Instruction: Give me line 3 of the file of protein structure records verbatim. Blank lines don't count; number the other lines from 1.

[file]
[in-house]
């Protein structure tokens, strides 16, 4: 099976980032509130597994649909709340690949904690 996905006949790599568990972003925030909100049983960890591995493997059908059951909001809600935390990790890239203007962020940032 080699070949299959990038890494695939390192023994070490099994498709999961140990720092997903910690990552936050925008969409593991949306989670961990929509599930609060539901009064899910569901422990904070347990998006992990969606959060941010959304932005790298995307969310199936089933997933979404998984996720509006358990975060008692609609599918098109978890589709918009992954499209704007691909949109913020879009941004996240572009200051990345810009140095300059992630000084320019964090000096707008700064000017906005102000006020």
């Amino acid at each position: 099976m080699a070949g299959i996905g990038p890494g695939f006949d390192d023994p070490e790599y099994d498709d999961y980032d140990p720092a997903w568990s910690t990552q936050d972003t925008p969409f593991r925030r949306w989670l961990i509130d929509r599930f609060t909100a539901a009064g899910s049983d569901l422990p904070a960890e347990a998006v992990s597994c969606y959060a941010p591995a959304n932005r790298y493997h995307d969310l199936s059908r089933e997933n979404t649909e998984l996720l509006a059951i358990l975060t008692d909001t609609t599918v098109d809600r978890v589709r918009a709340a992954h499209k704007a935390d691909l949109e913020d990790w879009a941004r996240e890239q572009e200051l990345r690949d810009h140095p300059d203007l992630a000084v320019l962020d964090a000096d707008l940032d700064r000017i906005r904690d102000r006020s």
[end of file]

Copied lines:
């Amino acid at each position: 099976m080699a070949g299959i996905g990038p890494g695939f006949d390192d023994p070490e790599y099994d498709d999961y980032d140990p720092a997903w568990s910690t990552q936050d972003t925008p969409f593991r925030r949306w989670l961990i509130d929509r599930f609060t909100a539901a009064g899910s049983d569901l422990p904070a960890e347990a998006v992990s597994c969606y959060a941010p591995a959304n932005r790298y493997h995307d969310l199936s059908r089933e997933n979404t649909e998984l996720l509006a059951i358990l975060t008692d909001t609609t599918v098109d809600r978890v589709r918009a709340a992954h499209k704007a935390d691909l949109e913020d990790w879009a941004r996240e890239q572009e200051l990345r690949d810009h140095p300059d203007l992630a000084v320019l962020d964090a000096d707008l940032d700064r000017i906005r904690d102000r006020s």